As part of its manifesto for the upcoming general election, the Vintners Federation of Ireland is calling for the immediate introduction of Minimum Unit Pricing along with a reduction in excise duty and the hospitality VAT rate.
Speaking at the launch of the Federation’s manifesto, VFI Chief Executive Padraig Cribben stated: “On Saturday 8th February, the country will go to the polls to decide the composition of the next Dáil. As publicans, the election campaign is an opportunity to make our collective voice heard about the issues impacting our trade.
“As a Federation of almost 4,000 members we should not underestimate the power of each individual publican engaging with candidates about these issues. While numerous issues impact the pub sector, we have identified six areas are of key concern requiring immediate and measurable action.”
The six key issues are:
Introduction of Minimum Unit Pricing – We need a level playing pitch as we can’t compete with supermarkets selling cheap alcohol. During Christmas, some outlets were selling two trays of lager for €35 (€17.50 per tray). The introduction of MUP would mean a tray of lager would cost €41.
Insurance Reform – The cost of insurance and associated compensation pay-outs is forcing small businesses to close. We need politicians to take necessary steps to introduce dynamic insurance reform and cut unfair personal injury awards.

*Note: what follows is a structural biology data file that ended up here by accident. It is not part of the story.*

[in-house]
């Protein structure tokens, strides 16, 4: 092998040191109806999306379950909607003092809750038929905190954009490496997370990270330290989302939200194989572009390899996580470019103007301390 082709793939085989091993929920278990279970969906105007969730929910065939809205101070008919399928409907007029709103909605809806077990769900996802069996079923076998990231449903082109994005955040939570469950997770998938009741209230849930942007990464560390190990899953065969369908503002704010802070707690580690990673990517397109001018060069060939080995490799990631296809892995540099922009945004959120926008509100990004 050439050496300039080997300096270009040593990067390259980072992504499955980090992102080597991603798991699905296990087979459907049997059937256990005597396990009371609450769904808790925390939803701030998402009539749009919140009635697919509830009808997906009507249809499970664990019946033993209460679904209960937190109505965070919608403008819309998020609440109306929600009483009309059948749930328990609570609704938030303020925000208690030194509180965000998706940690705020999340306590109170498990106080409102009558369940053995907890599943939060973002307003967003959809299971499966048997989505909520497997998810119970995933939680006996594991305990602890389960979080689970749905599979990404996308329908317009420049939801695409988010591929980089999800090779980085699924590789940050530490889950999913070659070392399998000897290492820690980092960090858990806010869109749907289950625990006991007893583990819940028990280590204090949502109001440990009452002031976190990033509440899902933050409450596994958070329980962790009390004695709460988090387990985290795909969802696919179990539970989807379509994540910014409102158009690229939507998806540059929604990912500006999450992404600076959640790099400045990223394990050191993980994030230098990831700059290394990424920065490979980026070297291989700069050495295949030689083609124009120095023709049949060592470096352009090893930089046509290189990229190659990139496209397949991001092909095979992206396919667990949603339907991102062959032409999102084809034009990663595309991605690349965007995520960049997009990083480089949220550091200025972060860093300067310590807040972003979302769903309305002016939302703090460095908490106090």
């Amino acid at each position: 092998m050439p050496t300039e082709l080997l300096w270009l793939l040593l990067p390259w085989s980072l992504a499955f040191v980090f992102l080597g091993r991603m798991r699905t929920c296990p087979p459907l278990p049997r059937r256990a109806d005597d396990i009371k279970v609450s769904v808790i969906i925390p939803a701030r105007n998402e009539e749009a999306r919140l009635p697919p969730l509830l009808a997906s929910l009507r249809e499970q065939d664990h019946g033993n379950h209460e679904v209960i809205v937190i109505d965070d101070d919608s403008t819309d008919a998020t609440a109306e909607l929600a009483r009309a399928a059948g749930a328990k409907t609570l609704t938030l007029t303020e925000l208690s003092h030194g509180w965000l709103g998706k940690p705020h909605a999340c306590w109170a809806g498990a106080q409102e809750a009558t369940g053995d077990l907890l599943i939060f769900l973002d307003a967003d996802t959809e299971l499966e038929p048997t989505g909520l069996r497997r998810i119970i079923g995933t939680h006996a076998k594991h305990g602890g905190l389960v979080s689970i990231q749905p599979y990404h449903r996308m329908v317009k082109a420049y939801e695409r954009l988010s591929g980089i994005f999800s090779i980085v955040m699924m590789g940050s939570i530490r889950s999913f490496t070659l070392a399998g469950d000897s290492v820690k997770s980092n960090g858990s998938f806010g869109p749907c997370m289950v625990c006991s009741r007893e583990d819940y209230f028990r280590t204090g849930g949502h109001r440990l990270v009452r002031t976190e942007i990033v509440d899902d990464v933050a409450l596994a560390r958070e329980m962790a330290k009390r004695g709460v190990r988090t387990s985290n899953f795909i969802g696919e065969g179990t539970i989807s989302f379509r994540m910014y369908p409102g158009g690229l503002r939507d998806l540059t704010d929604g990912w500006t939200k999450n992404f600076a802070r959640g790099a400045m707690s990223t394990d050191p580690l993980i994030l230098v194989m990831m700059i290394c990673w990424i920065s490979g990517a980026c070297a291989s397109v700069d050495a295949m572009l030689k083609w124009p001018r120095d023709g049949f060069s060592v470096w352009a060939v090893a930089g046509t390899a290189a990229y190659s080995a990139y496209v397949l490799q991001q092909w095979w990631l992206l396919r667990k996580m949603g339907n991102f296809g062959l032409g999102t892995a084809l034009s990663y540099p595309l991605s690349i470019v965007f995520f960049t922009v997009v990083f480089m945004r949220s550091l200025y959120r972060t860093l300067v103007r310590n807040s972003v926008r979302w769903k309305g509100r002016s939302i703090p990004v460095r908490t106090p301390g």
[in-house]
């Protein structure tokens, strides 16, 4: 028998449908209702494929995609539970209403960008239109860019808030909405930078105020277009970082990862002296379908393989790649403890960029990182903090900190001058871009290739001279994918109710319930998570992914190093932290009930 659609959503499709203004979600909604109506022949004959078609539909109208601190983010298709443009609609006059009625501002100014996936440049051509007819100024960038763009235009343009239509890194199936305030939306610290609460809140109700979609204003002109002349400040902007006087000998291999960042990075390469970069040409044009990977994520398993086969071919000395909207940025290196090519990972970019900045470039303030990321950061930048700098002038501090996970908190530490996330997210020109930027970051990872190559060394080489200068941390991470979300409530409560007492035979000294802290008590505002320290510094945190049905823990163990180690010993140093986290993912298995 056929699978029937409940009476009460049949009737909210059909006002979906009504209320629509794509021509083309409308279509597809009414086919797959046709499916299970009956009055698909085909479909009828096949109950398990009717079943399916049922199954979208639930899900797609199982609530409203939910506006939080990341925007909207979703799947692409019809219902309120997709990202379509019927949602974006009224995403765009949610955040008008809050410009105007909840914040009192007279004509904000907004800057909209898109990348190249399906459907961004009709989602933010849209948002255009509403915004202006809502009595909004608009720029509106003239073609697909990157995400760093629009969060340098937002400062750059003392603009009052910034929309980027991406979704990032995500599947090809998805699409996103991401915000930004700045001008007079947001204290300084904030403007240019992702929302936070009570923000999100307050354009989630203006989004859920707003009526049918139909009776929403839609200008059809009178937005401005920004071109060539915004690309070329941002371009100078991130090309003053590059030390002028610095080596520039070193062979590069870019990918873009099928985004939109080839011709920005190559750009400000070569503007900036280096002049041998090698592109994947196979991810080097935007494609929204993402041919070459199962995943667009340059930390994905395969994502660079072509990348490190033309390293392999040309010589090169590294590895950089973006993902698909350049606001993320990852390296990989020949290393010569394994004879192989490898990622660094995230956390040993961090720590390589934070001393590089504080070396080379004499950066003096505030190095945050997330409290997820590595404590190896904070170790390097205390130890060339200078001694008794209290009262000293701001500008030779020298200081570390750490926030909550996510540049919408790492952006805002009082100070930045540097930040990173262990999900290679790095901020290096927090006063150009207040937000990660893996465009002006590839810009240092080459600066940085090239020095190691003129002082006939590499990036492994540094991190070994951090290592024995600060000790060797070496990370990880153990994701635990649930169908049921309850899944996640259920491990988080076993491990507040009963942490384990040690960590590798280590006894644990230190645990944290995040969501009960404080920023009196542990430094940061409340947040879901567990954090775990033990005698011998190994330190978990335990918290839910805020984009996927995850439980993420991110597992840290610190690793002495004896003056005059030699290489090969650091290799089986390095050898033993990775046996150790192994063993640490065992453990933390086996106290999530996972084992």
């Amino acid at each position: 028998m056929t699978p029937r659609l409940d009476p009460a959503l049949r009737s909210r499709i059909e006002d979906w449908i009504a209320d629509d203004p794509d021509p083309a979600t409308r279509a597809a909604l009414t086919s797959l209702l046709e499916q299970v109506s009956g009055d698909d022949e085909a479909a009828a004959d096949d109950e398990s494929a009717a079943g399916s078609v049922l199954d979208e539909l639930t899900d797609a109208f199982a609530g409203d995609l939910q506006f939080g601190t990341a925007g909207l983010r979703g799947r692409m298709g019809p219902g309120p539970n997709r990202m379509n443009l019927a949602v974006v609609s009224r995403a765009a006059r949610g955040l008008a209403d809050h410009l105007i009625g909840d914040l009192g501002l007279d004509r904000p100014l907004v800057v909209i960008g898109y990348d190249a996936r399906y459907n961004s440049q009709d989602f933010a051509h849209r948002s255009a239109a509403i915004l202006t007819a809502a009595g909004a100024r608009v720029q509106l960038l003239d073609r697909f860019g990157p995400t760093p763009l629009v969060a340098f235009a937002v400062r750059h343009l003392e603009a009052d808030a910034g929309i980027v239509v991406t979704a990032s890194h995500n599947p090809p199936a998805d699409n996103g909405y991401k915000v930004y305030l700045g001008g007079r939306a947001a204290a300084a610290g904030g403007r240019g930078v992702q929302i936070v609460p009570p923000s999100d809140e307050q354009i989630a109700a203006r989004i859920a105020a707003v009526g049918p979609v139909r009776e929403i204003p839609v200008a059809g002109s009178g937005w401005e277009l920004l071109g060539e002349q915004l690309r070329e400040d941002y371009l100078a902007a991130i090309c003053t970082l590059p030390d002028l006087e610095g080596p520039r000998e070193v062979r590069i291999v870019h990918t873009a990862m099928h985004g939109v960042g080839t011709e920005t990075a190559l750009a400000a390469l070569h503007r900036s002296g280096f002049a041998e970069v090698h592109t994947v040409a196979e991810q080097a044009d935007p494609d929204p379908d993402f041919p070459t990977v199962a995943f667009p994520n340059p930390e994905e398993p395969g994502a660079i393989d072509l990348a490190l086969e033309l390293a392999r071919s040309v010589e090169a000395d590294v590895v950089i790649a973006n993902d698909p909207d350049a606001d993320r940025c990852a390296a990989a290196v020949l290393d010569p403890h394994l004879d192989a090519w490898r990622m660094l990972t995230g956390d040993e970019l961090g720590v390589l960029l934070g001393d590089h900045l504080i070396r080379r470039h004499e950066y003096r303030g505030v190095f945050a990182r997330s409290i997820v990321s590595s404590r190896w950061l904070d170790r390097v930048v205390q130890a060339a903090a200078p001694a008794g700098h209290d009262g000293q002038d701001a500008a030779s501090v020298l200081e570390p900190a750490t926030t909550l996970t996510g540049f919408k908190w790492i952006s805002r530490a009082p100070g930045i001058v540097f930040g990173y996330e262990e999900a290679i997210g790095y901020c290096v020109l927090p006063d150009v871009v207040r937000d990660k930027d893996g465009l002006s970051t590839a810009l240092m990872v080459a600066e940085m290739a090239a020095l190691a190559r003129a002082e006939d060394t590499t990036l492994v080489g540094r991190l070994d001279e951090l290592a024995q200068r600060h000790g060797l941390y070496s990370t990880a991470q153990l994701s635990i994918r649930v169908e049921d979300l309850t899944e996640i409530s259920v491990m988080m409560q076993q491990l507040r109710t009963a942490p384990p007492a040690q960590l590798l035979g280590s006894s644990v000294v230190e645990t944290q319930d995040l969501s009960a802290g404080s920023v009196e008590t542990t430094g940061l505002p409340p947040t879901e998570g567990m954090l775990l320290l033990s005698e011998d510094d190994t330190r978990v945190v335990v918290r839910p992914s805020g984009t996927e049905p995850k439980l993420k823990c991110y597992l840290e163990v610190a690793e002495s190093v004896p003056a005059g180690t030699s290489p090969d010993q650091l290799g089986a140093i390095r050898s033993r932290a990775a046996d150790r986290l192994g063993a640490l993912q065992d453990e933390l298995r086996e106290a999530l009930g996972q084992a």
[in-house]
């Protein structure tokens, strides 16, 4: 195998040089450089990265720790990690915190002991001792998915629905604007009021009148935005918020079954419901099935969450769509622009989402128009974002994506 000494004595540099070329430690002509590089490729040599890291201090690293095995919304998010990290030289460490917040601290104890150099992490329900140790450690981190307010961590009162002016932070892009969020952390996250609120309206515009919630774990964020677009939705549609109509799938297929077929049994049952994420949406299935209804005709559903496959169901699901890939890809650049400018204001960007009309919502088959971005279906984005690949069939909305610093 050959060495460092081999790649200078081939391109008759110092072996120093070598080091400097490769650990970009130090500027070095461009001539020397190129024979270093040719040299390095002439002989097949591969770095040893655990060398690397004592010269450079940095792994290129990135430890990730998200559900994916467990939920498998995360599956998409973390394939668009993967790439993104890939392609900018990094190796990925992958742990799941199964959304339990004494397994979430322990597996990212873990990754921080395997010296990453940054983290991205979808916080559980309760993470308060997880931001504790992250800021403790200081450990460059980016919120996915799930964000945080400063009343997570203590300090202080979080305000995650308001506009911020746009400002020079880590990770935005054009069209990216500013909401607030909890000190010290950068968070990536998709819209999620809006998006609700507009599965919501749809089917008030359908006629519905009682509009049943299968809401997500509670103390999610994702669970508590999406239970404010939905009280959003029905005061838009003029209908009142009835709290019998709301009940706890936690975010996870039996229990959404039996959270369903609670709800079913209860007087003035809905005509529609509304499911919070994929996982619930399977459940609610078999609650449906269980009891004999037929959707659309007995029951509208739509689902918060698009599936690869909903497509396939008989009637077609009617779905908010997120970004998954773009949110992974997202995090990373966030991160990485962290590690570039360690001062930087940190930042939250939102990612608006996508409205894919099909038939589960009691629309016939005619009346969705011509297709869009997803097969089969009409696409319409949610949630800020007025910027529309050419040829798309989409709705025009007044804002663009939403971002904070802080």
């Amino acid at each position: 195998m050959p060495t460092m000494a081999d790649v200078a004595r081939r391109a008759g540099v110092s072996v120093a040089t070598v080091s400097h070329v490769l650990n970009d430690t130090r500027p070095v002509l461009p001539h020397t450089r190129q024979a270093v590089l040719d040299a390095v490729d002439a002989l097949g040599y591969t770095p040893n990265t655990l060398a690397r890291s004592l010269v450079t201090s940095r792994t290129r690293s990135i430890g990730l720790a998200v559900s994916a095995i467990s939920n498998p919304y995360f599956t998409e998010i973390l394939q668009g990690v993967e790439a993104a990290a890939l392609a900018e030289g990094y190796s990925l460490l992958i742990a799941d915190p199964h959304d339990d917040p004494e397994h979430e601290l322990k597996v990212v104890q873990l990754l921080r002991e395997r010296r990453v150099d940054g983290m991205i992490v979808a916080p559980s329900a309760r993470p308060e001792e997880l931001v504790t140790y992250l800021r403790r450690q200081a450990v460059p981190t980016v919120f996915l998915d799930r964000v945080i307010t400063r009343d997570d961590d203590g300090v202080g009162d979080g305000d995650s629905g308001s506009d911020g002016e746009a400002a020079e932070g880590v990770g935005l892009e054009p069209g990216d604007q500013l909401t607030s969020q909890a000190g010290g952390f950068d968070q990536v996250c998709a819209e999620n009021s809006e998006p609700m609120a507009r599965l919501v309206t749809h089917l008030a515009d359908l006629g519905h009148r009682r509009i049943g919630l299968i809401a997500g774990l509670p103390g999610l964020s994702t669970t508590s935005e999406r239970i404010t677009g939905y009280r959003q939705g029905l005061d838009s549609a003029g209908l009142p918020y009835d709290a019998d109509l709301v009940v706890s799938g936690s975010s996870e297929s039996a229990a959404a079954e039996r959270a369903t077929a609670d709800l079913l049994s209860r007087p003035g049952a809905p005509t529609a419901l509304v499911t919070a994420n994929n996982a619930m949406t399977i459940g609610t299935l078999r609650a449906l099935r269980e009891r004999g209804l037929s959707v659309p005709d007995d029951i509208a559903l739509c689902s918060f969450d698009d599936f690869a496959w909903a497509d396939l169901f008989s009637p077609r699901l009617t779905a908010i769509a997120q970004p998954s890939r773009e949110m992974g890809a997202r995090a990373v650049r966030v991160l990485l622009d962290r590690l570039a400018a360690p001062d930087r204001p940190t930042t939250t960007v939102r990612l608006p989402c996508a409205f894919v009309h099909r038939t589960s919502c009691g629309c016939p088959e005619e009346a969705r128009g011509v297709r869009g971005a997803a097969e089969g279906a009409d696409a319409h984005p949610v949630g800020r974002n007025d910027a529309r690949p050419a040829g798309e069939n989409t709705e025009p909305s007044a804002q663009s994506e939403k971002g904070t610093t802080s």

Promote rural transport initiatives – support rural publicans who wish to introduce transport schemes to get locals to and from the pub. Grants for insurance and maintenance costs would signify a commitment by government to rural Ireland.
Reduce Excise Duty – Ireland has the second highest rate of alcohol excise duty in Europe, which inhibits growth in the hospitality sector, leads to increased costs and harms our competitiveness with foreign tourist markets.
Reduce hospitality VAT rate – Last year’s VAT increase to 13.5% has led to closures and staff redundancies. It’s critical the 9% VAT rate is reintroduced to stimulate growth and protect jobs in the hospitality sector – the largest employer in Ireland.
Balanced regional development – Investment in the capital city has created a two-tier economy that favours Dublin. We need a coherent plan for sustainable regional economic development that will encourage population growth outside the main cities.
Mr Cribben added: “The pub plays a vital role at the heart of local communities. It’s imperative candidates acknowledge this fact and voice their support for these local businesses.”